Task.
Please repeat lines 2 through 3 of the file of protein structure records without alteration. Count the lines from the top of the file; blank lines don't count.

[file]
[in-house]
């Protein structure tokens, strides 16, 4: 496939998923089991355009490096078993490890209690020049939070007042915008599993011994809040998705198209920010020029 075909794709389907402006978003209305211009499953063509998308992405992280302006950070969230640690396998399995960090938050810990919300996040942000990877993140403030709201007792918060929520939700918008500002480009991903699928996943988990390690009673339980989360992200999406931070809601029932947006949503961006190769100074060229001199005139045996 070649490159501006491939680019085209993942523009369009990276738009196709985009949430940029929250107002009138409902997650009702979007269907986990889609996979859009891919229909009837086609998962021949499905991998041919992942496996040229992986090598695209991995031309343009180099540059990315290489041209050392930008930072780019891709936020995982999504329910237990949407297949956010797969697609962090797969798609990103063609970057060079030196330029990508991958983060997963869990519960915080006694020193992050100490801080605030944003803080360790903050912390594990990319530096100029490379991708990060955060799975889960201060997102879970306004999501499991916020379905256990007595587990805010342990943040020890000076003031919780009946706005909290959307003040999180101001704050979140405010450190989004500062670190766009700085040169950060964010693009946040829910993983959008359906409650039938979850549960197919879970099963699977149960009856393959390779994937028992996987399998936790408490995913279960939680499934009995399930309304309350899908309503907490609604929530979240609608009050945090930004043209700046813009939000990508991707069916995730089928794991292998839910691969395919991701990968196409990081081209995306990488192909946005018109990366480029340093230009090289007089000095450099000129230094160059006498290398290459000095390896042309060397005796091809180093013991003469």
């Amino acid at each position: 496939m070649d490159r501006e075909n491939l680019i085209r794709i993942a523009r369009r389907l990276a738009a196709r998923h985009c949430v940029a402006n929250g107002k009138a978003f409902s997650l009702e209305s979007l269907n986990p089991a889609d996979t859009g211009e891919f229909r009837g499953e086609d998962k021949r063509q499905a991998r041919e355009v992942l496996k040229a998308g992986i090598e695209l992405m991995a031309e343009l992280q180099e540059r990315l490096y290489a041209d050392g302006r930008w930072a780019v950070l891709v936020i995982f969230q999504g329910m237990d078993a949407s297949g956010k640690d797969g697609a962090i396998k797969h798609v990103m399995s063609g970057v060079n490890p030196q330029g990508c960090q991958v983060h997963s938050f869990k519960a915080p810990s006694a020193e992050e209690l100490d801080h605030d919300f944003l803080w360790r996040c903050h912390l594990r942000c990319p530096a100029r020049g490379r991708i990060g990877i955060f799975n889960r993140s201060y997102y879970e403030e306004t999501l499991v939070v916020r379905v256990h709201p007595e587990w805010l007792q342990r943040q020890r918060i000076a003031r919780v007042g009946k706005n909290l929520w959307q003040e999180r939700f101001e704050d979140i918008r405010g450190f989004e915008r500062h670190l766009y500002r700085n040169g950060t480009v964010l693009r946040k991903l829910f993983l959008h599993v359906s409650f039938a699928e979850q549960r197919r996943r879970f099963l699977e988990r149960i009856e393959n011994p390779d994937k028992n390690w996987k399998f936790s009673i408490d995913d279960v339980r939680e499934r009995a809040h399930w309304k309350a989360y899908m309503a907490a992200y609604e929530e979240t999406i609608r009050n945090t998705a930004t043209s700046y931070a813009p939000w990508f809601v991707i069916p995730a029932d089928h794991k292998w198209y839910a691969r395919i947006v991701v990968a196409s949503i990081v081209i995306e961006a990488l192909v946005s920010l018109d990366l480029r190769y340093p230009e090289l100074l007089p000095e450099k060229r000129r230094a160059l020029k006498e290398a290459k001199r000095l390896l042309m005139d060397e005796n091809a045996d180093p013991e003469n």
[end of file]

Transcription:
């Protein structure tokens, strides 16, 4: 496939998923089991355009490096078993490890209690020049939070007042915008599993011994809040998705198209920010020029 075909794709389907402006978003209305211009499953063509998308992405992280302006950070969230640690396998399995960090938050810990919300996040942000990877993140403030709201007792918060929520939700918008500002480009991903699928996943988990390690009673339980989360992200999406931070809601029932947006949503961006190769100074060229001199005139045996 070649490159501006491939680019085209993942523009369009990276738009196709985009949430940029929250107002009138409902997650009702979007269907986990889609996979859009891919229909009837086609998962021949499905991998041919992942496996040229992986090598695209991995031309343009180099540059990315290489041209050392930008930072780019891709936020995982999504329910237990949407297949956010797969697609962090797969798609990103063609970057060079030196330029990508991958983060997963869990519960915080006694020193992050100490801080605030944003803080360790903050912390594990990319530096100029490379991708990060955060799975889960201060997102879970306004999501499991916020379905256990007595587990805010342990943040020890000076003031919780009946706005909290959307003040999180101001704050979140405010450190989004500062670190766009700085040169950060964010693009946040829910993983959008359906409650039938979850549960197919879970099963699977149960009856393959390779994937028992996987399998936790408490995913279960939680499934009995399930309304309350899908309503907490609604929530979240609608009050945090930004043209700046813009939000990508991707069916995730089928794991292998839910691969395919991701990968196409990081081209995306990488192909946005018109990366480029340093230009090289007089000095450099000129230094160059006498290398290459000095390896042309060397005796091809180093013991003469």
């Amino acid at each position: 496939m070649d490159r501006e075909n491939l680019i085209r794709i993942a523009r369009r389907l990276a738009a196709r998923h985009c949430v940029a402006n929250g107002k009138a978003f409902s997650l009702e209305s979007l269907n986990p089991a889609d996979t859009g211009e891919f229909r009837g499953e086609d998962k021949r063509q499905a991998r041919e355009v992942l496996k040229a998308g992986i090598e695209l992405m991995a031309e343009l992280q180099e540059r990315l490096y290489a041209d050392g302006r930008w930072a780019v950070l891709v936020i995982f969230q999504g329910m237990d078993a949407s297949g956010k640690d797969g697609a962090i396998k797969h798609v990103m399995s063609g970057v060079n490890p030196q330029g990508c960090q991958v983060h997963s938050f869990k519960a915080p810990s006694a020193e992050e209690l100490d801080h605030d919300f944003l803080w360790r996040c903050h912390l594990r942000c990319p530096a100029r020049g490379r991708i990060g990877i955060f799975n889960r993140s201060y997102y879970e403030e306004t999501l499991v939070v916020r379905v256990h709201p007595e587990w805010l007792q342990r943040q020890r918060i000076a003031r919780v007042g009946k706005n909290l929520w959307q003040e999180r939700f101001e704050d979140i918008r405010g450190f989004e915008r500062h670190l766009y500002r700085n040169g950060t480009v964010l693009r946040k991903l829910f993983l959008h599993v359906s409650f039938a699928e979850q549960r197919r996943r879970f099963l699977e988990r149960i009856e393959n011994p390779d994937k028992n390690w996987k399998f936790s009673i408490d995913d279960v339980r939680e499934r009995a809040h399930w309304k309350a989360y899908m309503a907490a992200y609604e929530e979240t999406i609608r009050n945090t998705a930004t043209s700046y931070a813009p939000w990508f809601v991707i069916p995730a029932d089928h794991k292998w198209y839910a691969r395919i947006v991701v990968a196409s949503i990081v081209i995306e961006a990488l192909v946005s920010l018109d990366l480029r190769y340093p230009e090289l100074l007089p000095e450099k060229r000129r230094a160059l020029k006498e290398a290459k001199r000095l390896l042309m005139d060397e005796n091809a045996d180093p013991e003469n």